– Criggie
    Commented Jan 2, 2018 at 19:51
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    $\begingroup$ There's also the possibility that the bird knows more about flying than the pilots do. $\endgroup$ Commented Jan 2, 2018 at 23:47

3 Answers 3


Having a small bird in a cockpit, or anywhere on board, would not be a problem during a normal flight because a normal flight should have a wide safety margin.

However, a situation can change extremely rapidly from safe-and-normal to heavy workload to full-emergency due to any number of factors, including weather, mechanical issues, airspace/congestion, etc. In a high stress situation, a small bird could be the proverbial tipping point. So I see and understand the decision to turn back.

It is remotely possible that a small bird could get somewhere it shouldn't, like behind a panel or near electrical lines and cause a short or other serious problem. Its not terribly likely, but with 100+ lives at stake, why would you risk it?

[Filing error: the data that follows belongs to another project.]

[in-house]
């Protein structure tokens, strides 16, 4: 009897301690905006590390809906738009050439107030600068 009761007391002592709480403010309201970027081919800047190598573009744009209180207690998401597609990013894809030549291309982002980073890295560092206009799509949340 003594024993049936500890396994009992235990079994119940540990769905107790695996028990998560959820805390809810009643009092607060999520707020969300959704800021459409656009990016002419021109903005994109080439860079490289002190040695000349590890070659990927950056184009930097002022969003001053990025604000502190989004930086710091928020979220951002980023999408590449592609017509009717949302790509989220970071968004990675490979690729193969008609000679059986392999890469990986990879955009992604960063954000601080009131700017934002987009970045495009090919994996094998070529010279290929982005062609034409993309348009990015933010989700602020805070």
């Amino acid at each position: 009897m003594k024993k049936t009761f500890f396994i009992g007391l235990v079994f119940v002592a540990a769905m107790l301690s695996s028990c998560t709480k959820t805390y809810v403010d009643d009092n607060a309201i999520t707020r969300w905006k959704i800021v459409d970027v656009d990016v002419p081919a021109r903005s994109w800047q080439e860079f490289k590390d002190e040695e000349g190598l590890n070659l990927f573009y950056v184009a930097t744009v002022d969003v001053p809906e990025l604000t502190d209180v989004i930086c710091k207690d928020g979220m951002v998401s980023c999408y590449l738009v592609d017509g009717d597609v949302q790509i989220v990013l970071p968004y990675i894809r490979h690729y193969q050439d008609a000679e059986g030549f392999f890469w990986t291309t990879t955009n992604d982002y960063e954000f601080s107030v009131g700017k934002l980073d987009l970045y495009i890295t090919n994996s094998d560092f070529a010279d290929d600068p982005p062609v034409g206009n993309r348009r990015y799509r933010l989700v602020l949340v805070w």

As for why they didn't just kill it: Killing it involves catching it, and catching a small bird while still flying a plane is not easy!!

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    $\begingroup$ "Killing it involves catching it, and catching a small bird while still flying a plane is not easy!!" ...and one thing you certainly don't want to do in a cockpit in flight is start flailing around trying to catch a bird which is now doing its very best to avoid you, all the while everything is moving at 700-800 km/h... $\endgroup$
    – user
    Commented Jan 2, 2018 at 17:00
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    $\begingroup$ Yeah, kill it how? With the shotgun you have under your seat? $\endgroup$ Commented Jan 2, 2018 at 17:38
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    $\begingroup$ @DonBranson Killing a small bird once you've caught it probably isn't that difficult. Catching said bird, on the other hand... $\endgroup$